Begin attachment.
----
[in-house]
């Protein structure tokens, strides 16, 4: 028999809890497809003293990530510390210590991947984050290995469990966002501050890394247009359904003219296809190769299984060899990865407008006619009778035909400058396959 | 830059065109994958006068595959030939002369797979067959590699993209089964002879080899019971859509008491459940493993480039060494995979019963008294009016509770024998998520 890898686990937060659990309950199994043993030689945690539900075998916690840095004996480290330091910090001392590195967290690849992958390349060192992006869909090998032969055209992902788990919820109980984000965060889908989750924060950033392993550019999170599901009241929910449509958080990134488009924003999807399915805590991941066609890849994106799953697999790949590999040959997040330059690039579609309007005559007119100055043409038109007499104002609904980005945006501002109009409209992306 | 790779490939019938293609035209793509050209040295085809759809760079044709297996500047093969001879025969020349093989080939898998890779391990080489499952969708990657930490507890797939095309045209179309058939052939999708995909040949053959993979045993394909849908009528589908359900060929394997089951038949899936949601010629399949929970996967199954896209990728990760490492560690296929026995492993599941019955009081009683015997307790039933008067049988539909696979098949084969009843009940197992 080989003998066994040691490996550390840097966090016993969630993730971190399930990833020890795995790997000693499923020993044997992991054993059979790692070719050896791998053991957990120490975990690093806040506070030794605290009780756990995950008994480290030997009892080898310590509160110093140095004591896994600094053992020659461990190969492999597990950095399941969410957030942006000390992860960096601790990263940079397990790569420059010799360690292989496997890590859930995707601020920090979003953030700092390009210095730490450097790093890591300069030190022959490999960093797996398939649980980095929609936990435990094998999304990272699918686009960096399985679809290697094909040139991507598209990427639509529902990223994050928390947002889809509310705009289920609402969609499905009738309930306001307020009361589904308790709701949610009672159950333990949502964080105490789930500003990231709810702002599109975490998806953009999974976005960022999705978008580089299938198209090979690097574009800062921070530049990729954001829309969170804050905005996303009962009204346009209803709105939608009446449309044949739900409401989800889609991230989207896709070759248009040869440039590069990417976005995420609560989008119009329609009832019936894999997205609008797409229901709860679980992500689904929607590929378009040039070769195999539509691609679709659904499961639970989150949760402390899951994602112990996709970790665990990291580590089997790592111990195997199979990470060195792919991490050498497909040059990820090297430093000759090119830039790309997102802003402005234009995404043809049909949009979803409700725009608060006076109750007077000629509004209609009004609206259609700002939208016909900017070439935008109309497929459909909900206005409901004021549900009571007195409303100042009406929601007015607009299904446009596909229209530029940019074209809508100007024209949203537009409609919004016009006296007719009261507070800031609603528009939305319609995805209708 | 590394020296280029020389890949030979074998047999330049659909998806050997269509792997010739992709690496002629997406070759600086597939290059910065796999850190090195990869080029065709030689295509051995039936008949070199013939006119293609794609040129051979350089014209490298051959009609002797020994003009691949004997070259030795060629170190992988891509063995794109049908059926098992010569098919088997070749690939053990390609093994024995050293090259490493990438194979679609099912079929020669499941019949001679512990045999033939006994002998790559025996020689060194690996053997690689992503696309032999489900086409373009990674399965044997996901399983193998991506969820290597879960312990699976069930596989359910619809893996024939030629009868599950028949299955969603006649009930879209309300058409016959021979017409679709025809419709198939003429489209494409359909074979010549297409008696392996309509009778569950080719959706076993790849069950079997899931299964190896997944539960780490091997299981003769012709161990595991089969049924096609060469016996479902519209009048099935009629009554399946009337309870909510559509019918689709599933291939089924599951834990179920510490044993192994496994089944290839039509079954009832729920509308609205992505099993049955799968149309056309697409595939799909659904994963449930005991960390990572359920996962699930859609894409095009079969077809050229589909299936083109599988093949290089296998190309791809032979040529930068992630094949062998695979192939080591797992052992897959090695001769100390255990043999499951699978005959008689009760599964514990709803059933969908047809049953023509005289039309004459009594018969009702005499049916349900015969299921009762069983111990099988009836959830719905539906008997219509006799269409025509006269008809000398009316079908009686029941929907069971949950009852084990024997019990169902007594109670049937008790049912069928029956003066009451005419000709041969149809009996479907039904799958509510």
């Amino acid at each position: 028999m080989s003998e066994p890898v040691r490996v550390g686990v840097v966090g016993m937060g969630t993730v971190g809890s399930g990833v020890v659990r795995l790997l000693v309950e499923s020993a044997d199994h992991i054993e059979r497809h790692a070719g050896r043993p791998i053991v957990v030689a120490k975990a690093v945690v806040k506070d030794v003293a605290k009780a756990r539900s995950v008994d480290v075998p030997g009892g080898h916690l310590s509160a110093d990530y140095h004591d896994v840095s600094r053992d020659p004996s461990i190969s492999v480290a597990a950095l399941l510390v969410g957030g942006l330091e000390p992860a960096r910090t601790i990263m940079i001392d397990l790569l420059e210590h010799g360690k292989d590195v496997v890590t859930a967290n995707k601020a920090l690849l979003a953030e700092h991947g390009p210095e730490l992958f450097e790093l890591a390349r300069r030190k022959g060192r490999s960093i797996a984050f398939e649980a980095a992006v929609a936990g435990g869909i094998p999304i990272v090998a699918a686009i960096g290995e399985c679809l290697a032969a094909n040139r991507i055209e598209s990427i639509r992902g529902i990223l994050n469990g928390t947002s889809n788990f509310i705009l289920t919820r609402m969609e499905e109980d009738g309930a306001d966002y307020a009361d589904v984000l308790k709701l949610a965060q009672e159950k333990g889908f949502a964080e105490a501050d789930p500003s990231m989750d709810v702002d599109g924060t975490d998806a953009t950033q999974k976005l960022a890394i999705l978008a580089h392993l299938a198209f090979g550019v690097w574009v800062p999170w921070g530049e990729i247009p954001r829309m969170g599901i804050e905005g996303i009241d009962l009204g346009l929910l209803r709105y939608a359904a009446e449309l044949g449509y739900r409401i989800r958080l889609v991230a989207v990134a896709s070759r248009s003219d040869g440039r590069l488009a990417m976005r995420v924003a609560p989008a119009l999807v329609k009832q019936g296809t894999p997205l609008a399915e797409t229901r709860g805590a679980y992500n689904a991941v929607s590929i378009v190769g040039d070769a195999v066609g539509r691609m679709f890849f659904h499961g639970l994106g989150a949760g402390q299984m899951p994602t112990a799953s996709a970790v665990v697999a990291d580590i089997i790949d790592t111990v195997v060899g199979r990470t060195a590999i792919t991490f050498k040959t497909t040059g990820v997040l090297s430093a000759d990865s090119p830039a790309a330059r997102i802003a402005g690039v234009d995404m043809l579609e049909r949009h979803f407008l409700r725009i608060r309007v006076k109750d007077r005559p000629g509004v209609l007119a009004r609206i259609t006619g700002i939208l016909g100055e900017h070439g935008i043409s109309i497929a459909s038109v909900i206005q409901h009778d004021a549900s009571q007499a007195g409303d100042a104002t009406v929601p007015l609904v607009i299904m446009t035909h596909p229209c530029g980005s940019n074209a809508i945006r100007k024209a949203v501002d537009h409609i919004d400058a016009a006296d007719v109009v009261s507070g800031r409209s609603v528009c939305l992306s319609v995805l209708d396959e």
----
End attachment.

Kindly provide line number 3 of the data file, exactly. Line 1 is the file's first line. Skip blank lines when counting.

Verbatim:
């Amino acid at each position: 028999m080989s003998e066994p890898v040691r490996v550390g686990v840097v966090g016993m937060g969630t993730v971190g809890s399930g990833v020890v659990r795995l790997l000693v309950e499923s020993a044997d199994h992991i054993e059979r497809h790692a070719g050896r043993p791998i053991v957990v030689a120490k975990a690093v945690v806040k506070d030794v003293a605290k009780a756990r539900s995950v008994d480290v075998p030997g009892g080898h916690l310590s509160a110093d990530y140095h004591d896994v840095s600094r053992d020659p004996s461990i190969s492999v480290a597990a950095l399941l510390v969410g957030g942006l330091e000390p992860a960096r910090t601790i990263m940079i001392d397990l790569l420059e210590h010799g360690k292989d590195v496997v890590t859930a967290n995707k601020a920090l690849l979003a953030e700092h991947g390009p210095e730490l992958f450097e790093l890591a390349r300069r030190k022959g060192r490999s960093i797996a984050f398939e649980a980095a992006v929609a936990g435990g869909i094998p999304i990272v090998a699918a686009i960096g290995e399985c679809l290697a032969a094909n040139r991507i055209e598209s990427i639509r992902g529902i990223l994050n469990g928390t947002s889809n788990f509310i705009l289920t919820r609402m969609e499905e109980d009738g309930a306001d966002y307020a009361d589904v984000l308790k709701l949610a965060q009672e159950k333990g889908f949502a964080e105490a501050d789930p500003s990231m989750d709810v702002d599109g924060t975490d998806a953009t950033q999974k976005l960022a890394i999705l978008a580089h392993l299938a198209f090979g550019v690097w574009v800062p999170w921070g530049e990729i247009p954001r829309m969170g599901i804050e905005g996303i009241d009962l009204g346009l929910l209803r709105y939608a359904a009446e449309l044949g449509y739900r409401i989800r958080l889609v991230a989207v990134a896709s070759r248009s003219d040869g440039r590069l488009a990417m976005r995420v924003a609560p989008a119009l999807v329609k009832q019936g296809t894999p997205l609008a399915e797409t229901r709860g805590a679980y992500n689904a991941v929607s590929i378009v190769g040039d070769a195999v066609g539509r691609m679709f890849f659904h499961g639970l994106g989150a949760g402390q299984m899951p994602t112990a799953s996709a970790v665990v697999a990291d580590i089997i790949d790592t111990v195997v060899g199979r990470t060195a590999i792919t991490f050498k040959t497909t040059g990820v997040l090297s430093a000759d990865s090119p830039a790309a330059r997102i802003a402005g690039v234009d995404m043809l579609e049909r949009h979803f407008l409700r725009i608060r309007v006076k109750d007077r005559p000629g509004v209609l007119a009004r609206i259609t006619g700002i939208l016909g100055e900017h070439g935008i043409s109309i497929a459909s038109v909900i206005q409901h009778d004021a549900s009571q007499a007195g409303d100042a104002t009406v929601p007015l609904v607009i299904m446009t035909h596909p229209c530029g980005s940019n074209a809508i945006r100007k024209a949203v501002d537009h409609i919004d400058a016009a006296d007719v109009v009261s507070g800031r409209s609603v528009c939305l992306s319609v995805l209708d396959e």